David Avercrombie of Mentor won the award for the best tutorial at the 2012 TSMC OIP for his presentation, along with Peter Hsu of TSMC, on Finding and Fixing Double Patterning Errors in 20nm. The whole presentation along with the slides is now available online here. The first part of the presentation is an introduction to double patterning but I’m going to assume everyone already has that background information. If not, look at my earlier blog here.
The most common double patterning error is what is called an odd-cycle path. This is when an odd number of polygons are arranged so that there are minimum spacing (or technically spacing that are close enough to require the polygons to be on separate colored masks) between them in a loop. The simplest case is shown above where there are three polygons, and each has to be a different color from the other two, which is obviously impossible with only two colors to go around. It is worth emphasizing that there isn’t just a single spacing that is in violation, or a particular coloring that is in violation. It is impossible to correctly color the polygons. Instead of giving a spurious coloring and highlighting one of the violations as being “the” error, the violation is indicated by a square (or more complex polygon for more complex violations) that shows which are the polygons in the cycle (as in the above picture). The violation can be fixed by either increasing a spacing so as to break the cycle, or by removing a polygon completely, either breaking the cycle or making the cycle even (which is not a problem since it can be colored).
One problem is that moving a polygon to fix one odd cycle can often cause the whack-a-mole effect whereby a new odd cycle gets created as in the above examples. This can obviously be frustrating, to say the least.
David’s rules of thumb for not getting into endless odd-cycle purgatory is:
- Move single edges as opposed to entire polygons when possible. This minimizes the chance of introducing unexpected new errors.
- Remove (or split) polygons. Again, this is less likely to produce new errors.
The rules are not foolproof however. One complication is that fixing one odd cycle path might have the effect of changing a nearby even cycle path (and therefore not a problem) into an odd cycle path and so creating a new violation, as in the two examples above. Mentor’s Calibre has some (apparently patented) technology for highlighting warnings to show where nearby paths intersect with error paths and so, at the very least, care must be taken. Watch the webinar for details.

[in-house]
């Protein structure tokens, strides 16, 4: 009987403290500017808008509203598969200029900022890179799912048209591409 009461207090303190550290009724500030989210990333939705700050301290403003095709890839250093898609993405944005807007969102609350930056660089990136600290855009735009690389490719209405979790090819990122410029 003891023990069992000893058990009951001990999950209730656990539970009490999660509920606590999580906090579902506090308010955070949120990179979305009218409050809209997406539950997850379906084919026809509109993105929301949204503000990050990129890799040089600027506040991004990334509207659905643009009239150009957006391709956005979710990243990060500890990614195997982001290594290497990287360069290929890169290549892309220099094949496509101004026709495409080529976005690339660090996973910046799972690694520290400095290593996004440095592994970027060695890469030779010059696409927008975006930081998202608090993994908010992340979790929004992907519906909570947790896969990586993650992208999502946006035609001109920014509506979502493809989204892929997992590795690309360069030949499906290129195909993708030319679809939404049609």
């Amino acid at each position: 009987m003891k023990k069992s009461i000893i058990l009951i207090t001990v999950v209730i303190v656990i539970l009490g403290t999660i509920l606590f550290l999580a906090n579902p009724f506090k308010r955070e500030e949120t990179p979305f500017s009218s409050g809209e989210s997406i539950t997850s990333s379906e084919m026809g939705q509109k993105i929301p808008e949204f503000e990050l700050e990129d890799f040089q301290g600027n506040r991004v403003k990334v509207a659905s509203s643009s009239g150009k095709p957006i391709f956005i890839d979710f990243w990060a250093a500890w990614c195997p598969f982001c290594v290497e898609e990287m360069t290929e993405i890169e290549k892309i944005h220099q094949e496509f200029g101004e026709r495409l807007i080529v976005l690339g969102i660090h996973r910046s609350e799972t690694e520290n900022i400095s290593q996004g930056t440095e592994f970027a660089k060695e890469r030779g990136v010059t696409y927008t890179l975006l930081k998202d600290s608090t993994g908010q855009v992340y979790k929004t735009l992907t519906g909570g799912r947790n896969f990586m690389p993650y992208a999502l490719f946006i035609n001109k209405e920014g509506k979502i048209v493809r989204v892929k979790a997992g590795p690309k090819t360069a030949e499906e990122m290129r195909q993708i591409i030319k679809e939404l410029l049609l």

One final problem occurs with anchor paths, also known as pre-coloring. It is possible for the designer to select explicitly which of the two masks certain polygons must appear on. For example, the power and ground nets might be selected as going on the same mask to ensure that variation between the two nets is minimized. Of course, give a designer manual control and there is plenty of scope to get it wrong and create odd cycle paths between similarly colored polygons (or even cycle paths between different colored polygons) both of which make the design uncolorable. The fixes are mostly similar to any other odd cycle path, although there is another potential option which is to reduce the amount of pre-coloring or change the pre-coloring to colorable overall.
Of course real layout may have both odd path violations and anchor path violations all mixed up together in the same part of the design. David’s advice is to attack the odd cycle path violations first since that often fixes some of the anchor path violations in any case. Then worry about anchor path violations.
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